In Kiss’s music there are no place names, no real people, dates, or events to confuse with your own life. The Chevy was your lunar module, and you checked your own life at the Coliseum door. Rock became another world. It ceased being a release, and became a perfect escape.

It also created an undying legion of fans for whom this summer tour proves Kiss’s superpowers. You can see it in the eyes of Jonathan Fenno, huge, staring gray circles, as he plays the Bally’s Kiss pinball machine. He’s guiding a ball through a gate with Simmons’s face painted on; when the game ends, the machine plays a tinny version of “Shout It Out Loud” and Fenno blinks.

It’s hard to imagine a fan more passionate than Fenno. He knows details of Kiss’s 1977 Japanese tour better than the band. In 1978 he traded Princess Leia, Ben Kenobi, and Luke Skywalker action figures for Gene’s solo record, and with that his future was clear.

Fenno lays back on his bed in his San Francisco apartment, his feet up on the pinball machine, surrounded by Kiss memorabilia. On a counter sit a stack of fanzines Simmons published as a teenager; nearby is a Peter Criss vest from the Love Gun tour and Paul Stanley’s “Firehouse” hat. He’s got guitar picks from every single Kiss tour, and above him loom giant promotional ads for the solo albums. Several times he reminds me that Criss calls him “kid.”

Fenno can’t imagine a global catastrophe that would keep him from attending the Detroit show. “I’ll be sitting on the sixth row with Depends on,” he exclaims. “I’m going to have an oxygen mask and I’m going to have an IV in my arm just to keep me alive, because otherwise I’ll die!”

As he talks, a few more reasonable looking people come up the stairs and join the conversation. They, too, are Kiss fanatics, two of them musicians in Destroyer, Fenno’s Kiss tribute band. Fenno plays the part of Ace. The task of being Destroyer’s Gene falls to 21-year-old Erik James. Never, ever does James ask, “What’s my motivation?”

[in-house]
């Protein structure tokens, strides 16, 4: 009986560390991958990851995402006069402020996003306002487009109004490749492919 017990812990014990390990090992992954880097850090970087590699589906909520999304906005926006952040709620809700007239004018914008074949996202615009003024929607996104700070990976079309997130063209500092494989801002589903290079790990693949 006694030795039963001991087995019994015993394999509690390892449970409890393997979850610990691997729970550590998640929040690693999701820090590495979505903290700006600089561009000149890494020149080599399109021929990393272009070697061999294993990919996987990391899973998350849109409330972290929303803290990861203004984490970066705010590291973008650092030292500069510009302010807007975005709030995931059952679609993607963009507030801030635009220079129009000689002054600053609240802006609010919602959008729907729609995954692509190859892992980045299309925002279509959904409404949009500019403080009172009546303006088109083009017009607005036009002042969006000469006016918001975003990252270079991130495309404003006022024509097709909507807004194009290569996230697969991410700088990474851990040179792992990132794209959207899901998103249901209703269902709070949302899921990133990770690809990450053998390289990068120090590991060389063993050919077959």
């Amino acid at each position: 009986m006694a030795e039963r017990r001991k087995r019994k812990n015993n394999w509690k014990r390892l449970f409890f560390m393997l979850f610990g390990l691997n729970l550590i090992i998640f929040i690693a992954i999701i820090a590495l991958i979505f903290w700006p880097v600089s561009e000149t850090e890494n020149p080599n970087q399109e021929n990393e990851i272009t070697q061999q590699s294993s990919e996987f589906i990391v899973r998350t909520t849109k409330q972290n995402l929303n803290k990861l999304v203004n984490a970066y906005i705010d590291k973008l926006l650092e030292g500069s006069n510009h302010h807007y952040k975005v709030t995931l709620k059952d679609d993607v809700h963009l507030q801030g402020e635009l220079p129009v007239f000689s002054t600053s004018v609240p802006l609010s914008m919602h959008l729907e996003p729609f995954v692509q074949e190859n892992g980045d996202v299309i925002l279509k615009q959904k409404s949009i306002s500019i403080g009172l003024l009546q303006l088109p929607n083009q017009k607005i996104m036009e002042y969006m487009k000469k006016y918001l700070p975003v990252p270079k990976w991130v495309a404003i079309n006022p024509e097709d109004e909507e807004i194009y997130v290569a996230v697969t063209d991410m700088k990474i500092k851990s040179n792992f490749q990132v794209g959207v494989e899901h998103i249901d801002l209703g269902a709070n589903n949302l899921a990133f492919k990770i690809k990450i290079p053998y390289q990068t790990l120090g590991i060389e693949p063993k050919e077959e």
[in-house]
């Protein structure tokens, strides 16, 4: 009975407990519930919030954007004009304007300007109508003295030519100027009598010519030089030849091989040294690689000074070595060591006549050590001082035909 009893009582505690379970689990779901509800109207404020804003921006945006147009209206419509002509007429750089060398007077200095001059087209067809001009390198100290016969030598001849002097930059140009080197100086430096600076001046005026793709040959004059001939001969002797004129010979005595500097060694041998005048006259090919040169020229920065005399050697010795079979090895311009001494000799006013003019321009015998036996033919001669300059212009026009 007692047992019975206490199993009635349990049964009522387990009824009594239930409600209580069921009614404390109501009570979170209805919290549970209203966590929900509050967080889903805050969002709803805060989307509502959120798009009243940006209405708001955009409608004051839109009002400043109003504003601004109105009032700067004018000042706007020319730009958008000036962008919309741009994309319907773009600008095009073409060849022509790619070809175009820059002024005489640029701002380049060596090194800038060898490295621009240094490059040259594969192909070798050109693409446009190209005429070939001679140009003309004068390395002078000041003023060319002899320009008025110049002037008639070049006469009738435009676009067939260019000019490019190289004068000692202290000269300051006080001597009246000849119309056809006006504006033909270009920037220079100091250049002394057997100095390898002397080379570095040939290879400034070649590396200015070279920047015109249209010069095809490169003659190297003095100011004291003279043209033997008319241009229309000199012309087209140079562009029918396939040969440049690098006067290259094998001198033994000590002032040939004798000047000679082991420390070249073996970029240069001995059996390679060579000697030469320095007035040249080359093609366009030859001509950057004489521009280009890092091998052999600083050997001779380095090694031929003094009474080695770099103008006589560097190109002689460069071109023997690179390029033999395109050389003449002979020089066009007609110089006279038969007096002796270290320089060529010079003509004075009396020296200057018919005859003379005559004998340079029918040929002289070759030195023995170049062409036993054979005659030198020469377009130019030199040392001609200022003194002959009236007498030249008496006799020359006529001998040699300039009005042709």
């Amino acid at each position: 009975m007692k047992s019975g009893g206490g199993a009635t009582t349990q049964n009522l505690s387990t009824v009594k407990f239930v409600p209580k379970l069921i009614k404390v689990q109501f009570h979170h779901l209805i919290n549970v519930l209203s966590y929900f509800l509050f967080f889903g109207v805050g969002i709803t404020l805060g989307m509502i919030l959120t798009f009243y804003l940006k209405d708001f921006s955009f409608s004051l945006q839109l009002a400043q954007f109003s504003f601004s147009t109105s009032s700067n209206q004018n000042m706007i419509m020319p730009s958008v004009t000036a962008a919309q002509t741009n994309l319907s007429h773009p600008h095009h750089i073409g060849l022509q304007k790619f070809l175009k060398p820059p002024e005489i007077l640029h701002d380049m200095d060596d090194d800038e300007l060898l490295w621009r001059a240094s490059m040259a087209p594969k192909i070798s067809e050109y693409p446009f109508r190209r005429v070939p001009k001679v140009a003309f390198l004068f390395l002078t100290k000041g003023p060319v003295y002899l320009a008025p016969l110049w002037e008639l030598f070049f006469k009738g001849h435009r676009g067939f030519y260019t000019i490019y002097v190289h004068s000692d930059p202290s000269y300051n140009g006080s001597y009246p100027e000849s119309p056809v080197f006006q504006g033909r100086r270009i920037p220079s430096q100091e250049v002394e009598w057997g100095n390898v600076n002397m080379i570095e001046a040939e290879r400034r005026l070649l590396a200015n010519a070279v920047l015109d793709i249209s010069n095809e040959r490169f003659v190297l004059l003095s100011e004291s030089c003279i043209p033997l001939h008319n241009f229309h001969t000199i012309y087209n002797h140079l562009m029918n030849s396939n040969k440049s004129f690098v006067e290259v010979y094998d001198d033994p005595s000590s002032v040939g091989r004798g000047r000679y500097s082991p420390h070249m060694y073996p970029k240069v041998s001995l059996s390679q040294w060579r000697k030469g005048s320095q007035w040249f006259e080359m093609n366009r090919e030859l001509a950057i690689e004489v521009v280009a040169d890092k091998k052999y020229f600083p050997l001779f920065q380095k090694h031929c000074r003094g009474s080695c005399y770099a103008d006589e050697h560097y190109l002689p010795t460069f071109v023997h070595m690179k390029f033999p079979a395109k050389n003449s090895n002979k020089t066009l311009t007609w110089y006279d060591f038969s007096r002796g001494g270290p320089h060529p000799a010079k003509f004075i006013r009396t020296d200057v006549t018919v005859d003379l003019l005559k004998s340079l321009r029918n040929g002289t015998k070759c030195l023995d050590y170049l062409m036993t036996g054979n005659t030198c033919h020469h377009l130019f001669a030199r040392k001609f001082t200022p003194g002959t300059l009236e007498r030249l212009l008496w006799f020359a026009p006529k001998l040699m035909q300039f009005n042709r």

“The thing that makes me feel like Gene is the looks on people’s faces after I spit blood,” says James. “I see them amazed and sometimes disgusted.”

“One time when Erik was spitting blood, me and Jonathan were at the side of the stage watching him,” says the man whose autograph reads “John Stockwell (Paul Stanley from Destroyer).” “It looked so authentic,” Stockwell says, “we both started crying.”

“When you talk to people who aren’t fans,” says Penny Magalong, “they look at you like you’re a total freak. I don’t think anyone else can understand. It’s almost like a marriage.” Her husband, another fan, nods in agreement. These aren’t the lovable brain-fried teens of Dazed and Confused; Magalong is 29, and works for a Bay Area health-care provider. They admire a band that has stuck it out these many years, working rock’s back roads and state fairs. And they’re stoked that Kiss are getting together again because it validates their devotion—they’ve been clamoring for a reunion tour for years, and finally their prayers have been answered.

“Every day, at every Kiss convention, that was the first question they were always asked: ‘When are you gonna get back together?’ ” says Magalong. “They wanted to give it to us. I think they really want to do it.”

John Stockwell has a prediction. “They will do this for two or three years and that’ll be it. Because they will be eligible for the Rock and Rock Hall of Fame in 1999. And there will be no better way than to go out on top.” The rest of the room nods in agreement. They hold out hope that when Kiss get to the top, they’re bringing all their friends with them.

 

UNITED STATES – JANUARY 01: USA Photo of Gene SIMMONS and Paul STANLEY and Peter CRISS and KISS and Ace FREHLEY, L-R: Gene Simmons, Ace Frehley, Peter Criss, Paul Stanley – posed, studio (Photo by Mick Hutson/Redferns)

Psychiatrists call it the primal scene: the tremulous emotional upheaval of a child watching his parents make love. I have never observed this fateful scene, but I’ve seen something equally wrenching. I have seen the members of Kiss in flagrante delicto—i.e., without their makeup—one April evening, bowling.